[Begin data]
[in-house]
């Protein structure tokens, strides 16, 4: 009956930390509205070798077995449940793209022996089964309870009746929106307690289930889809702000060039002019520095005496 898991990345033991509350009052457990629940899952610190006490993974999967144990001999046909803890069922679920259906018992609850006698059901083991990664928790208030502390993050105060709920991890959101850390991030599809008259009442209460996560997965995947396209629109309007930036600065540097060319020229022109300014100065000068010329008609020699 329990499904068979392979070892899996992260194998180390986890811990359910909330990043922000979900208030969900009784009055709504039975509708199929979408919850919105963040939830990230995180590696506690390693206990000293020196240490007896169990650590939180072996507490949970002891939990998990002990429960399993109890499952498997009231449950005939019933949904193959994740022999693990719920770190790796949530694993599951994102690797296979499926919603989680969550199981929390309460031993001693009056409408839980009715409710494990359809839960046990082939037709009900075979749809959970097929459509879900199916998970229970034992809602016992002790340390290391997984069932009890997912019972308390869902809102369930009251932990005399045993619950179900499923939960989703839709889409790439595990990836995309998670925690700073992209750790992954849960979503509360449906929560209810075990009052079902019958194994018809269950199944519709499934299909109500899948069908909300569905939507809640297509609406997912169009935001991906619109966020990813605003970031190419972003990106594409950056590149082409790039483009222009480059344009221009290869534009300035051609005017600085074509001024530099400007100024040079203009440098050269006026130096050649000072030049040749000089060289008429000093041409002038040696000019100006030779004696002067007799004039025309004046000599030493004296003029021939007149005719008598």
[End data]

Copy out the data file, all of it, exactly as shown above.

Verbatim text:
[in-house]
């Protein structure tokens, strides 16, 4: 009956930390509205070798077995449940793209022996089964309870009746929106307690289930889809702000060039002019520095005496 898991990345033991509350009052457990629940899952610190006490993974999967144990001999046909803890069922679920259906018992609850006698059901083991990664928790208030502390993050105060709920991890959101850390991030599809008259009442209460996560997965995947396209629109309007930036600065540097060319020229022109300014100065000068010329008609020699 329990499904068979392979070892899996992260194998180390986890811990359910909330990043922000979900208030969900009784009055709504039975509708199929979408919850919105963040939830990230995180590696506690390693206990000293020196240490007896169990650590939180072996507490949970002891939990998990002990429960399993109890499952498997009231449950005939019933949904193959994740022999693990719920770190790796949530694993599951994102690797296979499926919603989680969550199981929390309460031993001693009056409408839980009715409710494990359809839960046990082939037709009900075979749809959970097929459509879900199916998970229970034992809602016992002790340390290391997984069932009890997912019972308390869902809102369930009251932990005399045993619950179900499923939960989703839709889409790439595990990836995309998670925690700073992209750790992954849960979503509360449906929560209810075990009052079902019958194994018809269950199944519709499934299909109500899948069908909300569905939507809640297509609406997912169009935001991906619109966020990813605003970031190419972003990106594409950056590149082409790039483009222009480059344009221009290869534009300035051609005017600085074509001024530099400007100024040079203009440098050269006026130096050649000072030049040749000089060289008429000093041409002038040696000019100006030779004696002067007799004039025309004046000599030493004296003029021939007149005719008598």